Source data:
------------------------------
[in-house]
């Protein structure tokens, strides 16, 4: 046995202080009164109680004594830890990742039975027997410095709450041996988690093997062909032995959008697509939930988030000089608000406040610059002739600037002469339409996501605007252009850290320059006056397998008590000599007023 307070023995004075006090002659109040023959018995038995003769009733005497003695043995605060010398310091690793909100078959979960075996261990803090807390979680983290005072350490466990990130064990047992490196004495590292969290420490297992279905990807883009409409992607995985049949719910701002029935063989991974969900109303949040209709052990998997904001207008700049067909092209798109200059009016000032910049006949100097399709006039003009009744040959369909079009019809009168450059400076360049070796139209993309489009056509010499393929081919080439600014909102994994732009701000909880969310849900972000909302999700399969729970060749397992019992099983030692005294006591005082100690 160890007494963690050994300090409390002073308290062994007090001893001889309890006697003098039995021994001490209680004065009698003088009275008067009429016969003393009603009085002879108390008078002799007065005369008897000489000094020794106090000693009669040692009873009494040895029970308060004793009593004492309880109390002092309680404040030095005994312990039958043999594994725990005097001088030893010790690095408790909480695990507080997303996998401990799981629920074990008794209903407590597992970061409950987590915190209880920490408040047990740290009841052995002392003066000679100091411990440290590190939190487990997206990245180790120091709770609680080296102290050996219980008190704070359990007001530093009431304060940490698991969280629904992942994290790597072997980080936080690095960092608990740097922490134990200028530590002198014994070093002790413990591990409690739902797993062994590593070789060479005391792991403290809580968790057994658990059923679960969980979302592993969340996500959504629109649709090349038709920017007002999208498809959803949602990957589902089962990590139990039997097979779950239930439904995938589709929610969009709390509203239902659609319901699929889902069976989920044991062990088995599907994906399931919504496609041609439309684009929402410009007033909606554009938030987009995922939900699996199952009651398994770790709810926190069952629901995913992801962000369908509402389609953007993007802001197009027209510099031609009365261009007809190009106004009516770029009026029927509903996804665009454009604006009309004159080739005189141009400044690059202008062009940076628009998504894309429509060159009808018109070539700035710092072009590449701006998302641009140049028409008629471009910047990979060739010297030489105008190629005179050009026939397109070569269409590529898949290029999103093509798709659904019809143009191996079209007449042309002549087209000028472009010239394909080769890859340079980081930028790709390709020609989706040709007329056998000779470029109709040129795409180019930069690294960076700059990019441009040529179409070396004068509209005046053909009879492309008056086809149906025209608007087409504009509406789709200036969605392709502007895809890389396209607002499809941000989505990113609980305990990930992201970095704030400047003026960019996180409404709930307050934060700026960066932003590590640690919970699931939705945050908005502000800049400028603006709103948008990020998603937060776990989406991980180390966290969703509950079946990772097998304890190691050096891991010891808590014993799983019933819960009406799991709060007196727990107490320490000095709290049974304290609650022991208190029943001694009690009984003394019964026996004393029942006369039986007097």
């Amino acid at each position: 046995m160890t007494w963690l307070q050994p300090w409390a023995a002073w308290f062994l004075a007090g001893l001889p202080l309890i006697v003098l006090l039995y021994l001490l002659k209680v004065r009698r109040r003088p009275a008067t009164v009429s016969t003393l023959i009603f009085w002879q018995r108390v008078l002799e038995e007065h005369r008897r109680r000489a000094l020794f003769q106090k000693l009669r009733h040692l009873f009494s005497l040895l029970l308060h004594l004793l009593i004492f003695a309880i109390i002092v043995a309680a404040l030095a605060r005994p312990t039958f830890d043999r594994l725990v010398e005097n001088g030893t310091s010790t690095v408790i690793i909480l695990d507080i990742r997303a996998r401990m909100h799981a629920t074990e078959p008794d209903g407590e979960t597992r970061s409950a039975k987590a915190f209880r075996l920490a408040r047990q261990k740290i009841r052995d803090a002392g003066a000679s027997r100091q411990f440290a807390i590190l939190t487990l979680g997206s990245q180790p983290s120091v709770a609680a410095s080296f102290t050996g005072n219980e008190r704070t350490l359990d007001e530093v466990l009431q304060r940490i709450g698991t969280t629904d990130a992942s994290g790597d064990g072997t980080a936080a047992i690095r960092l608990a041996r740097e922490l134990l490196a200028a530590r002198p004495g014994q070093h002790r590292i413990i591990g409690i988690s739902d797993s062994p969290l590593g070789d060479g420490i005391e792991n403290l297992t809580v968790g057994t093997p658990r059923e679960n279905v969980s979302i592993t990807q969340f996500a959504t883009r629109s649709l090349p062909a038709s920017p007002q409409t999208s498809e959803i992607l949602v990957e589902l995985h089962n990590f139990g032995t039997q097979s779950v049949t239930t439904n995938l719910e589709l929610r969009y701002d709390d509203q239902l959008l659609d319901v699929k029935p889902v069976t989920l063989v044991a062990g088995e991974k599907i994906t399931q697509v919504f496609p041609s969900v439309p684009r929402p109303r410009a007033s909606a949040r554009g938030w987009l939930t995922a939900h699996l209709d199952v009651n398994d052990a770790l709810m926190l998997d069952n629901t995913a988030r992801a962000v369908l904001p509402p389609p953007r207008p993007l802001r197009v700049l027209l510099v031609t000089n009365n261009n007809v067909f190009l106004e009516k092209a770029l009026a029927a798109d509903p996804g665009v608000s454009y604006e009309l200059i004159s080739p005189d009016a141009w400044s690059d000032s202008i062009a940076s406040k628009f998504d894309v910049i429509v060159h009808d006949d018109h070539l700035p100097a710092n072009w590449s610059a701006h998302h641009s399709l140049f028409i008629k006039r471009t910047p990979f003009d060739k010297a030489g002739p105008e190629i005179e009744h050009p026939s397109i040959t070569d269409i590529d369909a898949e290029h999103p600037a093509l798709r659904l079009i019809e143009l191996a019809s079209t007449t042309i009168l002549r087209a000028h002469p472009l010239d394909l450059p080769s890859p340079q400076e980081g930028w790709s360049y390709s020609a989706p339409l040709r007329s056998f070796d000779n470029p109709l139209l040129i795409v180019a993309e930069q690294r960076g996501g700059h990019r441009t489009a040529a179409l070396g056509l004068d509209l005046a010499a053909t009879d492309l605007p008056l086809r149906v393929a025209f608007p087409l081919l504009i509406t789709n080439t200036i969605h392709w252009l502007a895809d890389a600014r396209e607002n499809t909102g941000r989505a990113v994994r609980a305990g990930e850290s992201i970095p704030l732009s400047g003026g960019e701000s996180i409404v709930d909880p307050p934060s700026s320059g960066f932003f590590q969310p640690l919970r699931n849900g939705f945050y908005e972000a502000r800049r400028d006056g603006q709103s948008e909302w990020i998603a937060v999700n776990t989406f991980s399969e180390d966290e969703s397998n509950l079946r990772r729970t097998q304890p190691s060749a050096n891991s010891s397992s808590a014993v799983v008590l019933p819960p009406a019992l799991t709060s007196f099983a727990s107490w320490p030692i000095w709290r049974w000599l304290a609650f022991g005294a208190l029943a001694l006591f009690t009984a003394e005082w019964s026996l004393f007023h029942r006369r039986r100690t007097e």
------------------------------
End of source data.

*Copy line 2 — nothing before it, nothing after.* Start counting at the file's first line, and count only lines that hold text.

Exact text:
């Protein structure tokens, strides 16, 4: 046995202080009164109680004594830890990742039975027997410095709450041996988690093997062909032995959008697509939930988030000089608000406040610059002739600037002469339409996501605007252009850290320059006056397998008590000599007023 307070023995004075006090002659109040023959018995038995003769009733005497003695043995605060010398310091690793909100078959979960075996261990803090807390979680983290005072350490466990990130064990047992490196004495590292969290420490297992279905990807883009409409992607995985049949719910701002029935063989991974969900109303949040209709052990998997904001207008700049067909092209798109200059009016000032910049006949100097399709006039003009009744040959369909079009019809009168450059400076360049070796139209993309489009056509010499393929081919080439600014909102994994732009701000909880969310849900972000909302999700399969729970060749397992019992099983030692005294006591005082100690 160890007494963690050994300090409390002073308290062994007090001893001889309890006697003098039995021994001490209680004065009698003088009275008067009429016969003393009603009085002879108390008078002799007065005369008897000489000094020794106090000693009669040692009873009494040895029970308060004793009593004492309880109390002092309680404040030095005994312990039958043999594994725990005097001088030893010790690095408790909480695990507080997303996998401990799981629920074990008794209903407590597992970061409950987590915190209880920490408040047990740290009841052995002392003066000679100091411990440290590190939190487990997206990245180790120091709770609680080296102290050996219980008190704070359990007001530093009431304060940490698991969280629904992942994290790597072997980080936080690095960092608990740097922490134990200028530590002198014994070093002790413990591990409690739902797993062994590593070789060479005391792991403290809580968790057994658990059923679960969980979302592993969340996500959504629109649709090349038709920017007002999208498809959803949602990957589902089962990590139990039997097979779950239930439904995938589709929610969009709390509203239902659609319901699929889902069976989920044991062990088995599907994906399931919504496609041609439309684009929402410009007033909606554009938030987009995922939900699996199952009651398994770790709810926190069952629901995913992801962000369908509402389609953007993007802001197009027209510099031609009365261009007809190009106004009516770029009026029927509903996804665009454009604006009309004159080739005189141009400044690059202008062009940076628009998504894309429509060159009808018109070539700035710092072009590449701006998302641009140049028409008629471009910047990979060739010297030489105008190629005179050009026939397109070569269409590529898949290029999103093509798709659904019809143009191996079209007449042309002549087209000028472009010239394909080769890859340079980081930028790709390709020609989706040709007329056998000779470029109709040129795409180019930069690294960076700059990019441009040529179409070396004068509209005046053909009879492309008056086809149906025209608007087409504009509406789709200036969605392709502007895809890389396209607002499809941000989505990113609980305990990930992201970095704030400047003026960019996180409404709930307050934060700026960066932003590590640690919970699931939705945050908005502000800049400028603006709103948008990020998603937060776990989406991980180390966290969703509950079946990772097998304890190691050096891991010891808590014993799983019933819960009406799991709060007196727990107490320490000095709290049974304290609650022991208190029943001694009690009984003394019964026996004393029942006369039986007097």